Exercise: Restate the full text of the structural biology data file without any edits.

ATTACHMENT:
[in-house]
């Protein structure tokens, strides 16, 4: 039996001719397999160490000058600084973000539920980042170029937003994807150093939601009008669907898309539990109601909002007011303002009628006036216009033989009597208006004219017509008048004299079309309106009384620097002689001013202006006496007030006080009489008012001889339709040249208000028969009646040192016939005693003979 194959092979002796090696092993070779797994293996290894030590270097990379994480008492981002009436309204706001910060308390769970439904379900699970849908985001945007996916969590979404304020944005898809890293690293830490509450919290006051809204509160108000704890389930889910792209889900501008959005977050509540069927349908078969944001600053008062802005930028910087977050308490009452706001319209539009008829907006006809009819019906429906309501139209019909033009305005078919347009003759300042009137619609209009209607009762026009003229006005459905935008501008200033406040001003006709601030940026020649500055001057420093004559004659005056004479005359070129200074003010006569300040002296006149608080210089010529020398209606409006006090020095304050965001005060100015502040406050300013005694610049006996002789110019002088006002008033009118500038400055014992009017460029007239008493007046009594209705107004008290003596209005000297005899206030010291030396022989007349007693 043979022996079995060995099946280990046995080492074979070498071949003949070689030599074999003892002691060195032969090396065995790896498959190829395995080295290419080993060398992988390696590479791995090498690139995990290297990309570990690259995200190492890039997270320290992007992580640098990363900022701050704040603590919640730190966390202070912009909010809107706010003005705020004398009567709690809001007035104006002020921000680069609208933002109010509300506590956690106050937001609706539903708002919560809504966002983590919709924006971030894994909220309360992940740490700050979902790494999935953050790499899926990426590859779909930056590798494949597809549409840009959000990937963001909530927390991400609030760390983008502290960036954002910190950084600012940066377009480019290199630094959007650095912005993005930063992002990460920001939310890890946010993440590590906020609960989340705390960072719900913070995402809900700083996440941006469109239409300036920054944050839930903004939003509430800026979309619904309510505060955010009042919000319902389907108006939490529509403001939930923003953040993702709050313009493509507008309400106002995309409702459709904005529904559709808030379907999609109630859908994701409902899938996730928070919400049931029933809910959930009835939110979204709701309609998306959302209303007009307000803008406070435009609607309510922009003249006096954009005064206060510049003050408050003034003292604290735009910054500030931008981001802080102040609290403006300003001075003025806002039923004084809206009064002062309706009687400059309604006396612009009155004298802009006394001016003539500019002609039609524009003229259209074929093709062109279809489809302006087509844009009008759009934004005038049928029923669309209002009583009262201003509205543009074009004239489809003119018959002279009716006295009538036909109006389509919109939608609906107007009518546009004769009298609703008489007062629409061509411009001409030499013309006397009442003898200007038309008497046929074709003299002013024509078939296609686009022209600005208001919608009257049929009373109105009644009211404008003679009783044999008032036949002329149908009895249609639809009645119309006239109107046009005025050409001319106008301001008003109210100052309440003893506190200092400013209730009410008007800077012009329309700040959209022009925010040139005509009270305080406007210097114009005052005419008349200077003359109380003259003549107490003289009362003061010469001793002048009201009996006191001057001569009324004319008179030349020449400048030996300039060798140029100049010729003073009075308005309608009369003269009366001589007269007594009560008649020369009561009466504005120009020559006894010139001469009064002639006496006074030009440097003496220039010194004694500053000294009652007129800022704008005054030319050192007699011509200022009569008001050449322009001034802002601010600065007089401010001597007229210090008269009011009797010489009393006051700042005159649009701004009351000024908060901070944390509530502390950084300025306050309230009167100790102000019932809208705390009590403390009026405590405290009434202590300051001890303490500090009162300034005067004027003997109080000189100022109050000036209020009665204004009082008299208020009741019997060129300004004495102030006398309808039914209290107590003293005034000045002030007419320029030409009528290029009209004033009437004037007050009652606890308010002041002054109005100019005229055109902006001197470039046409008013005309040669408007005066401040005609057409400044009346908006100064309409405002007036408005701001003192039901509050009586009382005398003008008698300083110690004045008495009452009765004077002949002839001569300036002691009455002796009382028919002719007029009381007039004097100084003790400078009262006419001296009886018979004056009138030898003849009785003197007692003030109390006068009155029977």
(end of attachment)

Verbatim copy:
[in-house]
């Protein structure tokens, strides 16, 4: 039996001719397999160490000058600084973000539920980042170029937003994807150093939601009008669907898309539990109601909002007011303002009628006036216009033989009597208006004219017509008048004299079309309106009384620097002689001013202006006496007030006080009489008012001889339709040249208000028969009646040192016939005693003979 194959092979002796090696092993070779797994293996290894030590270097990379994480008492981002009436309204706001910060308390769970439904379900699970849908985001945007996916969590979404304020944005898809890293690293830490509450919290006051809204509160108000704890389930889910792209889900501008959005977050509540069927349908078969944001600053008062802005930028910087977050308490009452706001319209539009008829907006006809009819019906429906309501139209019909033009305005078919347009003759300042009137619609209009209607009762026009003229006005459905935008501008200033406040001003006709601030940026020649500055001057420093004559004659005056004479005359070129200074003010006569300040002296006149608080210089010529020398209606409006006090020095304050965001005060100015502040406050300013005694610049006996002789110019002088006002008033009118500038400055014992009017460029007239008493007046009594209705107004008290003596209005000297005899206030010291030396022989007349007693 043979022996079995060995099946280990046995080492074979070498071949003949070689030599074999003892002691060195032969090396065995790896498959190829395995080295290419080993060398992988390696590479791995090498690139995990290297990309570990690259995200190492890039997270320290992007992580640098990363900022701050704040603590919640730190966390202070912009909010809107706010003005705020004398009567709690809001007035104006002020921000680069609208933002109010509300506590956690106050937001609706539903708002919560809504966002983590919709924006971030894994909220309360992940740490700050979902790494999935953050790499899926990426590859779909930056590798494949597809549409840009959000990937963001909530927390991400609030760390983008502290960036954002910190950084600012940066377009480019290199630094959007650095912005993005930063992002990460920001939310890890946010993440590590906020609960989340705390960072719900913070995402809900700083996440941006469109239409300036920054944050839930903004939003509430800026979309619904309510505060955010009042919000319902389907108006939490529509403001939930923003953040993702709050313009493509507008309400106002995309409702459709904005529904559709808030379907999609109630859908994701409902899938996730928070919400049931029933809910959930009835939110979204709701309609998306959302209303007009307000803008406070435009609607309510922009003249006096954009005064206060510049003050408050003034003292604290735009910054500030931008981001802080102040609290403006300003001075003025806002039923004084809206009064002062309706009687400059309604006396612009009155004298802009006394001016003539500019002609039609524009003229259209074929093709062109279809489809302006087509844009009008759009934004005038049928029923669309209002009583009262201003509205543009074009004239489809003119018959002279009716006295009538036909109006389509919109939608609906107007009518546009004769009298609703008489007062629409061509411009001409030499013309006397009442003898200007038309008497046929074709003299002013024509078939296609686009022209600005208001919608009257049929009373109105009644009211404008003679009783044999008032036949002329149908009895249609639809009645119309006239109107046009005025050409001319106008301001008003109210100052309440003893506190200092400013209730009410008007800077012009329309700040959209022009925010040139005509009270305080406007210097114009005052005419008349200077003359109380003259003549107490003289009362003061010469001793002048009201009996006191001057001569009324004319008179030349020449400048030996300039060798140029100049010729003073009075308005309608009369003269009366001589007269007594009560008649020369009561009466504005120009020559006894010139001469009064002639006496006074030009440097003496220039010194004694500053000294009652007129800022704008005054030319050192007699011509200022009569008001050449322009001034802002601010600065007089401010001597007229210090008269009011009797010489009393006051700042005159649009701004009351000024908060901070944390509530502390950084300025306050309230009167100790102000019932809208705390009590403390009026405590405290009434202590300051001890303490500090009162300034005067004027003997109080000189100022109050000036209020009665204004009082008299208020009741019997060129300004004495102030006398309808039914209290107590003293005034000045002030007419320029030409009528290029009209004033009437004037007050009652606890308010002041002054109005100019005229055109902006001197470039046409008013005309040669408007005066401040005609057409400044009346908006100064309409405002007036408005701001003192039901509050009586009382005398003008008698300083110690004045008495009452009765004077002949002839001569300036002691009455002796009382028919002719007029009381007039004097100084003790400078009262006419001296009886018979004056009138030898003849009785003197007692003030109390006068009155029977």